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Solar power

Solar power is tapped directly from the sun; which has an intensity on a clear day of 1,000 W / m2 on the ground with the sun directly overhead.

Many ways of tapping solar power have been developed. Solar heating helps heat buildings and provide hot water. Just a few south-facing windows with summer-shading can substantially reduce heating bills in the winter, without overheating a building in the summer.

Invented by Horace de Saussure[?], a Swiss naturalist experimenting as early as 1767, a solar box cooker traps the sun's power in an insulated box; for cooking, pasteurization and fruit canning.

Solar cells convert sunlight to electrity using the photoelectric effect. Solar energy can be used to heat fluids to drive turbines in electric generators. Plants use photosynthesis to convert solar energy to chemical, which can later be burned as fuel to generate electricity.

Electricity generation by solar power has several difficulties, as it is diffuse and intermittent. First, solar input is interrupted by night and by cloud cover, which means that solar electric generation inevitably has a low capacity factor, typically less than 15%. Also, there is a low intensity of incoming radiation, and converting this to high grade electricity is still relatively inefficient (12 - 16 percent), though this has been the subject of much research over several decades.

Solar cells have been cost-effective for many years for satellites, earthbound signalling and communication equipment, such as remote area telecommunications equipment, off-grid installations such as remote homes and traffic signals, and low power applications like calculators and garden lighting.

In some areas of the U.S., solar electric systems are already competitive with utility systems. The basic cost advantage is that the home-owner does not pay income tax on electric power that is not purchased. As of 2002, there's a list of technical conditions: There must be many sunny days. The systems must sell power to the grid, avoiding battery costs. The solar systems must be inexpensively mass-purchased, which usually means they must be installed at the time of construction. Finally, the region must have high power prices. For example, Southern California has about 260 sunny days a year, making it an excellent venue. It yields about 9%/yr returns of investment when systems are installed at $9/watt (cheap, but feasible), and utility prices are at $0.095 per kilowatt-hour (the current base rate).

For a stand-alone system some means must be employed to store the collected energy during hours of darkness or cloud cover - either as electricity in batteries, or in some other form such as hydrogen (produced by electrolysis of water), flywheels in vacuum, or superconductors. Storage always has an extra stage of energy conversion, with consequent energy losses, greatly increasing capital costs.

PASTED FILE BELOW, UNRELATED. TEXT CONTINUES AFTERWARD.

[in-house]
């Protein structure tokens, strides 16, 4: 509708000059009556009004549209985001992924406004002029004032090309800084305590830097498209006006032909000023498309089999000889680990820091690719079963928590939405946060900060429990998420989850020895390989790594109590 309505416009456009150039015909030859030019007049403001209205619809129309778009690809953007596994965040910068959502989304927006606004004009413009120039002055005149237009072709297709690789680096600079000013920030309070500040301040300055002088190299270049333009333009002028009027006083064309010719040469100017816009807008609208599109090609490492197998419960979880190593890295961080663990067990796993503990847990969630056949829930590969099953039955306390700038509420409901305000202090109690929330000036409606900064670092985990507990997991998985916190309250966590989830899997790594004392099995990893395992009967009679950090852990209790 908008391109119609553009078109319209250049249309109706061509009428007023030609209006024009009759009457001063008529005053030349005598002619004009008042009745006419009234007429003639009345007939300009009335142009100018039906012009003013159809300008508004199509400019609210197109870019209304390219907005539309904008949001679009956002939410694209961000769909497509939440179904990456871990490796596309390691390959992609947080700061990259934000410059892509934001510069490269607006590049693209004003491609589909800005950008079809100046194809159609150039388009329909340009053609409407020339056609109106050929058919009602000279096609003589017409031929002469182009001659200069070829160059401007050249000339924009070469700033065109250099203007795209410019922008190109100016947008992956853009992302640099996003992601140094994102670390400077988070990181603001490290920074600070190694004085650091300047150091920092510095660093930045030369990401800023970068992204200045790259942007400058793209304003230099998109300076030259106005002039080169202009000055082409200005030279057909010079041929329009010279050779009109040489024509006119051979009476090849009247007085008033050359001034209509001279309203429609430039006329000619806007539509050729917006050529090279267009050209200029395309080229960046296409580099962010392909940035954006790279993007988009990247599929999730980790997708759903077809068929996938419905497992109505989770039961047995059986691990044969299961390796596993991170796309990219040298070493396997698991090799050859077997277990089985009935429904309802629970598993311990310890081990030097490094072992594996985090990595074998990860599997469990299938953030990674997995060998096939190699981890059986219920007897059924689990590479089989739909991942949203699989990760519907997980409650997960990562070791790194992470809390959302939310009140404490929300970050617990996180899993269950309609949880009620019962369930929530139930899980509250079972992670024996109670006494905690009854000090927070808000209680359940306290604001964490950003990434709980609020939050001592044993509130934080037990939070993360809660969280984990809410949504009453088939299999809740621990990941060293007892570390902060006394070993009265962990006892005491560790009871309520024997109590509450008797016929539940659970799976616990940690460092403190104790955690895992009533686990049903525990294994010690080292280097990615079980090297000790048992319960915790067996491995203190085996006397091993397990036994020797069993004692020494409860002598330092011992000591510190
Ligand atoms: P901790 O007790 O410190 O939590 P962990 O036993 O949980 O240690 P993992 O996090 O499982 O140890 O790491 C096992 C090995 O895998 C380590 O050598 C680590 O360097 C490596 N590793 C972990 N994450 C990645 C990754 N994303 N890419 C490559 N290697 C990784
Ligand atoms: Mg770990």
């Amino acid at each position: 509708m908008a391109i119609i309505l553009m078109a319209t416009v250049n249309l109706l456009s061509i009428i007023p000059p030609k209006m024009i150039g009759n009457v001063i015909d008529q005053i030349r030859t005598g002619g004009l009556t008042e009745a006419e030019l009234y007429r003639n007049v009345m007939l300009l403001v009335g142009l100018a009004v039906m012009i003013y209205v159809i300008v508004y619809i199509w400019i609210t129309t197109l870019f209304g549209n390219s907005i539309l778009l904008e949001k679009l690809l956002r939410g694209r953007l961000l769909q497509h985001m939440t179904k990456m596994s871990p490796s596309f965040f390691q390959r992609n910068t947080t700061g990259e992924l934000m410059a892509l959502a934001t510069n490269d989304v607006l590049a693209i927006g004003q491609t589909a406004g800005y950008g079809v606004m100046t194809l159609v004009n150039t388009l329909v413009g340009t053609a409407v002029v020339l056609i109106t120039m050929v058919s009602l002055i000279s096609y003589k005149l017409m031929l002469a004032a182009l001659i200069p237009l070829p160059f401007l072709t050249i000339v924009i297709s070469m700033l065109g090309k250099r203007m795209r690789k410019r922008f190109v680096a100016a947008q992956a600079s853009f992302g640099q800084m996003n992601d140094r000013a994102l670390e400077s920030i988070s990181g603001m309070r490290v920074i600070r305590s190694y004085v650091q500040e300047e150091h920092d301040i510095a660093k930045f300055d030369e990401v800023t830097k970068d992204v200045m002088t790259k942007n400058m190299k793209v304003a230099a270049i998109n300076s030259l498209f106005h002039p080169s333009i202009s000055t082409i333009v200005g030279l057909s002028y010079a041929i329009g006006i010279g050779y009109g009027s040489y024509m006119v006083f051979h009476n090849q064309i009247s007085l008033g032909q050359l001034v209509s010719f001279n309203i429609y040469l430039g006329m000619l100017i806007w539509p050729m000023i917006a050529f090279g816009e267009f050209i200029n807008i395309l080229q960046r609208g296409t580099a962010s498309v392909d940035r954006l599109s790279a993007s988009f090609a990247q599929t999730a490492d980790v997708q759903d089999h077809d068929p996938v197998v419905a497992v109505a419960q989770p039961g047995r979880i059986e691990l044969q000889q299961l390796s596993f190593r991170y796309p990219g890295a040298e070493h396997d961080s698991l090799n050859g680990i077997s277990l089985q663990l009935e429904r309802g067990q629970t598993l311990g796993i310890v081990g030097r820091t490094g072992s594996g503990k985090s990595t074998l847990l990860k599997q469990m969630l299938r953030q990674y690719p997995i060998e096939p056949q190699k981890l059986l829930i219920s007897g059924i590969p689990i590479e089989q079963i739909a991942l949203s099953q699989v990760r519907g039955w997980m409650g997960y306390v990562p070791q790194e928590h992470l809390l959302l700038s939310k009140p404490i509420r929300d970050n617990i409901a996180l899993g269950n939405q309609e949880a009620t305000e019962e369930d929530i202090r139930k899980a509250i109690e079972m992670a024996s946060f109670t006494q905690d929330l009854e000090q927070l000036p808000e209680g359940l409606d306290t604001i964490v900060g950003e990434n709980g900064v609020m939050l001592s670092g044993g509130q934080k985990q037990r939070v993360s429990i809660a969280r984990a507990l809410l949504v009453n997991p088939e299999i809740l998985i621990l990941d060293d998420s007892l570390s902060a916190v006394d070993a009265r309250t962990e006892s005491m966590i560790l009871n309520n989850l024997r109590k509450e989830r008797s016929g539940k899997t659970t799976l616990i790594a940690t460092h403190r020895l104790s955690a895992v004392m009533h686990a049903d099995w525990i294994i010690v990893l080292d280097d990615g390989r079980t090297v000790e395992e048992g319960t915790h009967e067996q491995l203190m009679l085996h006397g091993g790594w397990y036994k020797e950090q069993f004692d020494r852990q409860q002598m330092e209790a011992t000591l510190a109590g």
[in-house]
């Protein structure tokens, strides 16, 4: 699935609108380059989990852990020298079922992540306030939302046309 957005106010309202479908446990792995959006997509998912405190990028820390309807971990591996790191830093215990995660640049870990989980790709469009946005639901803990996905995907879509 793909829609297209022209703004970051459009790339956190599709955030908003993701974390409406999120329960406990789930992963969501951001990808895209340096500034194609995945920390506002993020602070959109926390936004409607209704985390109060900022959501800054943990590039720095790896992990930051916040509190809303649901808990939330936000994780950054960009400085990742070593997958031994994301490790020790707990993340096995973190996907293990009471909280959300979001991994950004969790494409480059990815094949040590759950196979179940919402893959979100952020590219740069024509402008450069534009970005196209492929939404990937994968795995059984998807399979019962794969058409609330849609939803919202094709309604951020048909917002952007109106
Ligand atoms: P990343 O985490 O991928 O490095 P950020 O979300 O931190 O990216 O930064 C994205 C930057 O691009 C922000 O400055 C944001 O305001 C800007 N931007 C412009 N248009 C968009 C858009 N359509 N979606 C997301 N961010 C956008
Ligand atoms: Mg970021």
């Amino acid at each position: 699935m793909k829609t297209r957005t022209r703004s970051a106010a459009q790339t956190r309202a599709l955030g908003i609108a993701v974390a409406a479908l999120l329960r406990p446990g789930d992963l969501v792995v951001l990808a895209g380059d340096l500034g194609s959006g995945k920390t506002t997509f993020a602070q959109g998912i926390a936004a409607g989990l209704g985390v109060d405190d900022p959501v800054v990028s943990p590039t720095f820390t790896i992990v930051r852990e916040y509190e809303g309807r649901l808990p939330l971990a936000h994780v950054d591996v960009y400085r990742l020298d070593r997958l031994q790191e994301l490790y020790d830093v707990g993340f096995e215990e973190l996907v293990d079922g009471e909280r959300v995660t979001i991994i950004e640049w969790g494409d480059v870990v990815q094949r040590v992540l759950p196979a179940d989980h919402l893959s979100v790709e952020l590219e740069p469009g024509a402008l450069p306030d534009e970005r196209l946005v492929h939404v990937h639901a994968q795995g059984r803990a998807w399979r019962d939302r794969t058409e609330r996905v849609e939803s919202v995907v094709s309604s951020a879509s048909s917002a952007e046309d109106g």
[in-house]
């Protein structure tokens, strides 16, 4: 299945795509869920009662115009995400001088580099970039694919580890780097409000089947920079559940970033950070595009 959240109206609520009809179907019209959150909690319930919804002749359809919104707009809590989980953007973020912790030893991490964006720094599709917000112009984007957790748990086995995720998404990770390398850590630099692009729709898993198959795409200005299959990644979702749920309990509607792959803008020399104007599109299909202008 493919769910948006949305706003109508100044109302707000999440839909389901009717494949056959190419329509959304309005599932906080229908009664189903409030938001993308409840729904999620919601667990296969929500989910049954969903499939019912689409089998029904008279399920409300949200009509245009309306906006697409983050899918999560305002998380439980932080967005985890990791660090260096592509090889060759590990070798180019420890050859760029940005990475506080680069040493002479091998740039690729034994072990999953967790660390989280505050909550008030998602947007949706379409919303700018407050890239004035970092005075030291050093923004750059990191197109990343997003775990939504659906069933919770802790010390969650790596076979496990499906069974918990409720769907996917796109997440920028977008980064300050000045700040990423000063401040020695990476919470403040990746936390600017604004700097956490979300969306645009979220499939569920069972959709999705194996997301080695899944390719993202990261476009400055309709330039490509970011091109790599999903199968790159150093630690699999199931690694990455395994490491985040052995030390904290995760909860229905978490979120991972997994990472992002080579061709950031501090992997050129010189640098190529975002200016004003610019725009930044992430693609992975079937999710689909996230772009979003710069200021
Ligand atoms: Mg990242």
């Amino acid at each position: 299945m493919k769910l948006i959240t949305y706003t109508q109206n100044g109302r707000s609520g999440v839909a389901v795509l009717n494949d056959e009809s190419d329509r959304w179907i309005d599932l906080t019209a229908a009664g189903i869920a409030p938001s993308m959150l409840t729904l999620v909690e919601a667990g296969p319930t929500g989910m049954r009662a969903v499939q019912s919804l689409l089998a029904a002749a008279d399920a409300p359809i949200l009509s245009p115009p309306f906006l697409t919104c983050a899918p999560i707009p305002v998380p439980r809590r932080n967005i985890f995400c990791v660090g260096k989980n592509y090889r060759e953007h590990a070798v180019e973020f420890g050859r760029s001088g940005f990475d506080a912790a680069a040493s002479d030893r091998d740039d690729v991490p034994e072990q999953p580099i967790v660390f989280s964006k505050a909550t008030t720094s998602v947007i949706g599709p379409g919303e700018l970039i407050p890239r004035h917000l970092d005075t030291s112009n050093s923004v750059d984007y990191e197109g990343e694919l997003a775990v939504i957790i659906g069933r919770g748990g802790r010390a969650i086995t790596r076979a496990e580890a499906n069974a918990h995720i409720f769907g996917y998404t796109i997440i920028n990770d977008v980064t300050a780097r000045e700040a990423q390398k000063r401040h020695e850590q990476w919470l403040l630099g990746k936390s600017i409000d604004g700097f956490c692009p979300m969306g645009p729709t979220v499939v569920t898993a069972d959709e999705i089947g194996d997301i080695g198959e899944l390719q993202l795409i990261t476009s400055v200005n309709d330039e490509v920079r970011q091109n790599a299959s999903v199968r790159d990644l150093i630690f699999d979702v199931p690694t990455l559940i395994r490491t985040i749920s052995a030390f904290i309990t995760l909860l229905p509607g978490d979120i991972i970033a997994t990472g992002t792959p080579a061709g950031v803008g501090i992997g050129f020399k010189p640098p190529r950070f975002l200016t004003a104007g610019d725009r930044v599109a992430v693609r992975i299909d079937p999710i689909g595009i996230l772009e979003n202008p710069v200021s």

Several experimental photovoltaic (PV) power plants of 300 - 500 kW capacity are connected to electricity grids in Europe and USA. Japan has 150 MWe installed. A large solar PV plant is planned for Crete. Research continues into ways to make the actual solar collecting cells less expensive and more efficient. Other major research is investigating economic ways to store the energy which is collected from the sun's rays during the day.

A solar thermal power[?] plant has a system of mirrors to concentrate the sunlight on to an absorber, the energy then being used to drive turbines or a thermocouple. The concentrator is usually a parabolic mirror trough oriented north-south, which tracks the Sun's path through the day. The absorber is located at the focal point and converts the solar radiation to heat (about 400°C) which is transferred into a fluid such as synthetic oil or sulfur. The fluid drives a conventional turbine and generator by vaporizing water. Several such installations in modules of 80 MW are now operating. Each module requires about 50 hectares of land and needs very precise engineering and control. These plants are supplemented by a gas-fired boiler which generates about a quarter of the overall power output and keeps them warm overnight. Over 350 MWe capacity worldwide has supplied about 80% of the total solar electricity to the mid 1990s.

An important role of solar energy in the future will be that of direct heating. Much of our energy need is for heat below 60°C - eg. in hot water systems. A lot more, particularly in industry, is for heat in the range 60 - 110°C. Together these may account for a significant proportion of primary energy use in industrialised nations. The first need can readily be supplied by solar power much of the time in some places, and the second application commercially is probably not far off. Such uses will diminish to some extent both the demand for electricity and the consumption of fossil fuels, particularly if coupled with energy conservation measures such as insulation.

With adequate insulation, heat pumps utilising the conventional refrigeration cycle can be used to warm and cool buildings, with very little energy input other than from the sun in some climates.

"Solar not nuclear" is a catch-cry of both antinuclear environmental groups and many technological optimists, particularly as advances in direct solar heating continue to be made.

See also autonomous building, renewable energy.

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